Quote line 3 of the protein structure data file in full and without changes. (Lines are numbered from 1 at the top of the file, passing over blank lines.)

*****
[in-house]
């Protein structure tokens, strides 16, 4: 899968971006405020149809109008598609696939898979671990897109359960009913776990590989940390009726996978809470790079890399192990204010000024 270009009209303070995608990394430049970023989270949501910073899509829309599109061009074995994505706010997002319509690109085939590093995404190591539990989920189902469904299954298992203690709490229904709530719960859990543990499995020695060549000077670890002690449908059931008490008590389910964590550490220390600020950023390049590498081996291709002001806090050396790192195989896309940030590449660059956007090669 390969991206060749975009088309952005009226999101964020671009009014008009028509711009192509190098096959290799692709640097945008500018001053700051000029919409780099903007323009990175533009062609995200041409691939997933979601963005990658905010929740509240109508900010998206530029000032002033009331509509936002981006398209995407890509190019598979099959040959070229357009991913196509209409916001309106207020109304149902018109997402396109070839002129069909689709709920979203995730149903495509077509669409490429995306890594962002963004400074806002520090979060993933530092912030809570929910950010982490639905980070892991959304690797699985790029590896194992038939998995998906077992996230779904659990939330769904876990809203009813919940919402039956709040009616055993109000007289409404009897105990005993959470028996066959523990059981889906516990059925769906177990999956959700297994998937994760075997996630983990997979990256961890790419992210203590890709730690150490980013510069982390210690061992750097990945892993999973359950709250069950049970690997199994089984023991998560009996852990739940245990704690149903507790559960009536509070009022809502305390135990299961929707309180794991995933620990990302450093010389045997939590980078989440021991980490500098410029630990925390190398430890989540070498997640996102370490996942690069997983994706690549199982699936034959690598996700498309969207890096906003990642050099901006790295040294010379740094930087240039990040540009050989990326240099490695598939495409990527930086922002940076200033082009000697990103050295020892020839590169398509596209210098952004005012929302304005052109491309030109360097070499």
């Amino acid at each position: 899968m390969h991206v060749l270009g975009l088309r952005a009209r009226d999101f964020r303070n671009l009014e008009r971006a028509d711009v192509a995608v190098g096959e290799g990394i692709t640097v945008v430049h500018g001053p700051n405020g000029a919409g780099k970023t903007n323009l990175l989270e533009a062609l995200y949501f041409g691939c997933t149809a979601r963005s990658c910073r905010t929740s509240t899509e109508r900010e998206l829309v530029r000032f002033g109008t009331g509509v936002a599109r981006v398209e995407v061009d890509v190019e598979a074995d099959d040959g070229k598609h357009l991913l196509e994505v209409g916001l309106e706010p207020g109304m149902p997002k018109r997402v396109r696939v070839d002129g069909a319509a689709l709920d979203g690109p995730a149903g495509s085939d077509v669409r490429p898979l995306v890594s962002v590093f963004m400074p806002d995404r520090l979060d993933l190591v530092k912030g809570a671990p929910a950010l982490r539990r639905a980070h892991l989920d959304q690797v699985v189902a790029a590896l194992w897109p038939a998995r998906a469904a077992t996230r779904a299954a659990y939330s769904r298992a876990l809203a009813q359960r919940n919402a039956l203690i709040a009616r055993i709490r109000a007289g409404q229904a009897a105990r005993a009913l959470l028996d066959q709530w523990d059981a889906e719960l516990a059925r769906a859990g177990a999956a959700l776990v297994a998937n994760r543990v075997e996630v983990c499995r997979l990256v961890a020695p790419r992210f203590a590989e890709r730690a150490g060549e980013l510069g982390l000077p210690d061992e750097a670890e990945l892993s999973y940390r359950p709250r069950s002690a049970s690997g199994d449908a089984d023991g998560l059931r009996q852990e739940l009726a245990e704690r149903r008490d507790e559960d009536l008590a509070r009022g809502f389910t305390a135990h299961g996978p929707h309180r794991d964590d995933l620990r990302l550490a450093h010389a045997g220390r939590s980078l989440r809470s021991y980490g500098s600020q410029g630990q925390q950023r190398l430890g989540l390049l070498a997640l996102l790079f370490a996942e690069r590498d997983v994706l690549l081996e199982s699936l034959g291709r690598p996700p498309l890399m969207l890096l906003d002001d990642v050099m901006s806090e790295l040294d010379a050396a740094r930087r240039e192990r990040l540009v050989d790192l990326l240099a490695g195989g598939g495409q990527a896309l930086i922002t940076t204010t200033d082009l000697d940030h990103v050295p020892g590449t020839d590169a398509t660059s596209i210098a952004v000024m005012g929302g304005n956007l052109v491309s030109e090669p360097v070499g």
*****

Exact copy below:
């Amino acid at each position: 899968m390969h991206v060749l270009g975009l088309r952005a009209r009226d999101f964020r303070n671009l009014e008009r971006a028509d711009v192509a995608v190098g096959e290799g990394i692709t640097v945008v430049h500018g001053p700051n405020g000029a919409g780099k970023t903007n323009l990175l989270e533009a062609l995200y949501f041409g691939c997933t149809a979601r963005s990658c910073r905010t929740s509240t899509e109508r900010e998206l829309v530029r000032f002033g109008t009331g509509v936002a599109r981006v398209e995407v061009d890509v190019e598979a074995d099959d040959g070229k598609h357009l991913l196509e994505v209409g916001l309106e706010p207020g109304m149902p997002k018109r997402v396109r696939v070839d002129g069909a319509a689709l709920d979203g690109p995730a149903g495509s085939d077509v669409r490429p898979l995306v890594s962002v590093f963004m400074p806002d995404r520090l979060d993933l190591v530092k912030g809570a671990p929910a950010l982490r539990r639905a980070h892991l989920d959304q690797v699985v189902a790029a590896l194992w897109p038939a998995r998906a469904a077992t996230r779904a299954a659990y939330s769904r298992a876990l809203a009813q359960r919940n919402a039956l203690i709040a009616r055993i709490r109000a007289g409404q229904a009897a105990r005993a009913l959470l028996d066959q709530w523990d059981a889906e719960l516990a059925r769906a859990g177990a999956a959700l776990v297994a998937n994760r543990v075997e996630v983990c499995r997979l990256v961890a020695p790419r992210f203590a590989e890709r730690a150490g060549e980013l510069g982390l000077p210690d061992e750097a670890e990945l892993s999973y940390r359950p709250r069950s002690a049970s690997g199994d449908a089984d023991g998560l059931r009996q852990e739940l009726a245990e704690r149903r008490d507790e559960d009536l008590a509070r009022g809502f389910t305390a135990h299961g996978p929707h309180r794991d964590d995933l620990r990302l550490a450093h010389a045997g220390r939590s980078l989440r809470s021991y980490g500098s600020q410029g630990q925390q950023r190398l430890g989540l390049l070498a997640l996102l790079f370490a996942e690069r590498d997983v994706l690549l081996e199982s699936l034959g291709r690598p996700p498309l890399m969207l890096l906003d002001d990642v050099m901006s806090e790295l040294d010379a050396a740094r930087r240039e192990r990040l540009v050989d790192l990326l240099a490695g195989g598939g495409q990527a896309l930086i922002t940076t204010t200033d082009l000697d940030h990103v050295p020892g590449t020839d590169a398509t660059s596209i210098a952004v000024m005012g929302g304005n956007l052109v491309s030109e090669p360097v070499g």